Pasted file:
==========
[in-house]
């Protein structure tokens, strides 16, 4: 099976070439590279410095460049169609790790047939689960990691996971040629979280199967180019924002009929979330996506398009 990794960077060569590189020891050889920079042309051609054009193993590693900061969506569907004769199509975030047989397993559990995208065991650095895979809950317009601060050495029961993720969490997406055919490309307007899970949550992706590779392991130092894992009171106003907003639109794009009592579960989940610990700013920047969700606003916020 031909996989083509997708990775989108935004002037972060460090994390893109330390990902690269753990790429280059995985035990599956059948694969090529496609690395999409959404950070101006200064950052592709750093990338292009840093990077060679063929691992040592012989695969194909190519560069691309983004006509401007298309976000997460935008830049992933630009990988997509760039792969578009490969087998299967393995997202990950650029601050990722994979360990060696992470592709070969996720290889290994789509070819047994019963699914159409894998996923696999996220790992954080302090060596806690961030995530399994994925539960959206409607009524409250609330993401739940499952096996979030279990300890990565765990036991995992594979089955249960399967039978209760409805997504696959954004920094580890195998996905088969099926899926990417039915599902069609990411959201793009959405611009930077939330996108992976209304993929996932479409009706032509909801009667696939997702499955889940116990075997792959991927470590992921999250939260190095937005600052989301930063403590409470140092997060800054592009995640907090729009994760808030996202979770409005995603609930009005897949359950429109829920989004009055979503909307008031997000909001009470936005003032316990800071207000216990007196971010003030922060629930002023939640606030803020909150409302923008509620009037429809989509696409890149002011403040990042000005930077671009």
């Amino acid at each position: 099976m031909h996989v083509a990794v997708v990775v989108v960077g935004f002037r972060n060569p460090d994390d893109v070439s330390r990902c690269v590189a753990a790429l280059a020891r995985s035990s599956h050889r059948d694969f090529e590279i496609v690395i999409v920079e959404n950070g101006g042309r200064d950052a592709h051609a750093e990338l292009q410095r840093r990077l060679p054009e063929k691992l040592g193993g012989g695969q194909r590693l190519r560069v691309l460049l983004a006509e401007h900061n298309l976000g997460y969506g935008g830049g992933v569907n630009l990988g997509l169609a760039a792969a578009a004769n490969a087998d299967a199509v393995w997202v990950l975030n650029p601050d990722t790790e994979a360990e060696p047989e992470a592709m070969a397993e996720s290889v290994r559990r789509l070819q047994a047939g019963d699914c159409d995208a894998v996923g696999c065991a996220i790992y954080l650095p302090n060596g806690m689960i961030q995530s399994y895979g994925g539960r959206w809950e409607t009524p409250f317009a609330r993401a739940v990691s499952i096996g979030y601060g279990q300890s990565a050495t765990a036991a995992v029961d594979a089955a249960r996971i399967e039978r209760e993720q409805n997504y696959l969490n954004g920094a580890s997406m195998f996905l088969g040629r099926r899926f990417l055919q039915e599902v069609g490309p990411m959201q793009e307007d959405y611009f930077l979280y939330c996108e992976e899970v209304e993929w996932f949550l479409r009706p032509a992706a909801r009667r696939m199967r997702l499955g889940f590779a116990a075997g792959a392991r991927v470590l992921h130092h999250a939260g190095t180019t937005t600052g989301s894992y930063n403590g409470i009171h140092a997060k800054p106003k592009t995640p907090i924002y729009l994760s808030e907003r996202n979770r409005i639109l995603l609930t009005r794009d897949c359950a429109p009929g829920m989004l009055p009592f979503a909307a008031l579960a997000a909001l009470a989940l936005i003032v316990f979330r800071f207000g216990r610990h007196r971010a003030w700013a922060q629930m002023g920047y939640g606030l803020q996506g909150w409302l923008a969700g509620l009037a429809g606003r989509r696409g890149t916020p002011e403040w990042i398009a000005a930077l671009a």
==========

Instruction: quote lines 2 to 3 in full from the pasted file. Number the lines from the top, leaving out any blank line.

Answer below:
């Protein structure tokens, strides 16, 4: 099976070439590279410095460049169609790790047939689960990691996971040629979280199967180019924002009929979330996506398009 990794960077060569590189020891050889920079042309051609054009193993590693900061969506569907004769199509975030047989397993559990995208065991650095895979809950317009601060050495029961993720969490997406055919490309307007899970949550992706590779392991130092894992009171106003907003639109794009009592579960989940610990700013920047969700606003916020 031909996989083509997708990775989108935004002037972060460090994390893109330390990902690269753990790429280059995985035990599956059948694969090529496609690395999409959404950070101006200064950052592709750093990338292009840093990077060679063929691992040592012989695969194909190519560069691309983004006509401007298309976000997460935008830049992933630009990988997509760039792969578009490969087998299967393995997202990950650029601050990722994979360990060696992470592709070969996720290889290994789509070819047994019963699914159409894998996923696999996220790992954080302090060596806690961030995530399994994925539960959206409607009524409250609330993401739940499952096996979030279990300890990565765990036991995992594979089955249960399967039978209760409805997504696959954004920094580890195998996905088969099926899926990417039915599902069609990411959201793009959405611009930077939330996108992976209304993929996932479409009706032509909801009667696939997702499955889940116990075997792959991927470590992921999250939260190095937005600052989301930063403590409470140092997060800054592009995640907090729009994760808030996202979770409005995603609930009005897949359950429109829920989004009055979503909307008031997000909001009470936005003032316990800071207000216990007196971010003030922060629930002023939640606030803020909150409302923008509620009037429809989509696409890149002011403040990042000005930077671009």
């Amino acid at each position: 099976m031909h996989v083509a990794v997708v990775v989108v960077g935004f002037r972060n060569p460090d994390d893109v070439s330390r990902c690269v590189a753990a790429l280059a020891r995985s035990s599956h050889r059948d694969f090529e590279i496609v690395i999409v920079e959404n950070g101006g042309r200064d950052a592709h051609a750093e990338l292009q410095r840093r990077l060679p054009e063929k691992l040592g193993g012989g695969q194909r590693l190519r560069v691309l460049l983004a006509e401007h900061n298309l976000g997460y969506g935008g830049g992933v569907n630009l990988g997509l169609a760039a792969a578009a004769n490969a087998d299967a199509v393995w997202v990950l975030n650029p601050d990722t790790e994979a360990e060696p047989e992470a592709m070969a397993e996720s290889v290994r559990r789509l070819q047994a047939g019963d699914c159409d995208a894998v996923g696999c065991a996220i790992y954080l650095p302090n060596g806690m689960i961030q995530s399994y895979g994925g539960r959206w809950e409607t009524p409250f317009a609330r993401a739940v990691s499952i096996g979030y601060g279990q300890s990565a050495t765990a036991a995992v029961d594979a089955a249960r996971i399967e039978r209760e993720q409805n997504y696959l969490n954004g920094a580890s997406m195998f996905l088969g040629r099926r899926f990417l055919q039915e599902v069609g490309p990411m959201q793009e307007d959405y611009f930077l979280y939330c996108e992976e899970v209304e993929w996932f949550l479409r009706p032509a992706a909801r009667r696939m199967r997702l499955g889940f590779a116990a075997g792959a392991r991927v470590l992921h130092h999250a939260g190095t180019t937005t600052g989301s894992y930063n403590g409470i009171h140092a997060k800054p106003k592009t995640p907090i924002y729009l994760s808030e907003r996202n979770r409005i639109l995603l609930t009005r794009d897949c359950a429109p009929g829920m989004l009055p009592f979503a909307a008031l579960a997000a909001l009470a989940l936005i003032v316990f979330r800071f207000g216990r610990h007196r971010a003030w700013a922060q629930m002023g920047y939640g606030l803020q996506g909150w409302l923008a969700g509620l009037a429809g606003r989509r696409g890149t916020p002011e403040w990042i398009a000005a930077l671009a």